The Old Furno
Living in this house we have a responsibility towards its history, to protect it. When we discovered an old fireplace in the house, behind the plasterwork, we could see it had not been used as a fireplace as the brickwork was so clean, but it had a strange arrangement in the front. We guessed this structure had been used to keeping pans warm. Maybe with a few hot coals placed under the saucepans that had been brought there from the furno outside. This fireplace was on the middle floor, and the meal would have been carried to the old dining room, which was where Takis grandmother and her nine children would have been waiting. We renovated this fireplace but we also renovated the old outside furno. We noticed that the fact we did not pull it down please many people in our neighbourhood. This was because in the past when someone in the village lit their large furno many neighbours would arrive with dishes to be cooked there too. Nowadays each housewife has an oven in her kitchen, but many still remember the days when this kind of cooperative baking occurred. We have not used the furno often but renovation was important, as it has been central to the life of this house for so long. So our two trusty stonemasons rebuilt the furno room, and the furno chimney.
Bread and PizzasOnce Takis’ made an attempt at lighting the furno, but the difficulty of making bread that would rise and be ready to pop into the wood oven at the crucial temperature point decided us it was much easier to stick to a modern oven with a temperature gauge, and we didn’t try to light the wood oven again.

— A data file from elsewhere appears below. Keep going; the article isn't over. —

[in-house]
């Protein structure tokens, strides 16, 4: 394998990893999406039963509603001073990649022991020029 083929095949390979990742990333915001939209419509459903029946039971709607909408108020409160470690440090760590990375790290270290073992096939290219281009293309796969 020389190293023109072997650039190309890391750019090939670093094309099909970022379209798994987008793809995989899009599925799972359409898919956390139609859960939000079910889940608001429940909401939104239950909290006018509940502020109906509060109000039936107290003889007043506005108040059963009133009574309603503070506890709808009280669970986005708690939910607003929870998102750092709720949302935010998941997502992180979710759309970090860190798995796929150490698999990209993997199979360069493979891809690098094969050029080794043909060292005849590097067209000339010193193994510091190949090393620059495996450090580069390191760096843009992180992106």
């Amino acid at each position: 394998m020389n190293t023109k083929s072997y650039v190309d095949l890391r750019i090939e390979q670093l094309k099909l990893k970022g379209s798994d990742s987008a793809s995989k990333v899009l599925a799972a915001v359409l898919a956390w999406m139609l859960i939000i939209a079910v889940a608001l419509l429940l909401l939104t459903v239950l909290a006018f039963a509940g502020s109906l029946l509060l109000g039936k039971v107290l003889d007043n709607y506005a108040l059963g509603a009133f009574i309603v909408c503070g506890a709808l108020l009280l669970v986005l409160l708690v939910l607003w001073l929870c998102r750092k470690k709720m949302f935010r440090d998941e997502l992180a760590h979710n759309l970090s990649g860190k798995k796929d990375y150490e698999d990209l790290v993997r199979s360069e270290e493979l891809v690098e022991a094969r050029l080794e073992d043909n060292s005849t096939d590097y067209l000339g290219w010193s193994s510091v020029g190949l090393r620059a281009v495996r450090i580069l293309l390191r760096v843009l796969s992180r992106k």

Psomi (Bread)Nearly every day Takis drove down to the bakery to buy us a couple of loaves from the bakery which we ate while still warm for breakfast. We loved having fresh bread some days, but what was left we sliced and froze to be used the next day.
In the past the Lemnian women baked once a week in the traditional wood-fired ovens. As Ourania wrote, ‘By tradition, they made their own live yeast from the holy water and basil plant the parish priest handed out on the 14th September, when the Orthodox Church honours The Holy Cross.’
The baked bread had to last for a week; to ensure this the women placed the loaves on a long plank called a Kania, suspended by a rope from the beams of the ceiling, ‘thus keeping bread out of the reach of both mice and hungry children!’
PizzasTony and Takis prepare the furno for pizzas
Lisa and Tony preparing the pizzas
Pizzas for Lunch
It all began with a watermelon
When Takis daughter Lisa and her partner Tony came to stay they decided to use the furno to make pizza’s. But now, inspired by Tony’s enthusiasm, Takis and Anestis spent the day surveying the oven’s capacious interior. On looking into its depths the group were filled with anxiety as they recognised some problems. It was clear they’d have to level the floor and replace some of the firebricks.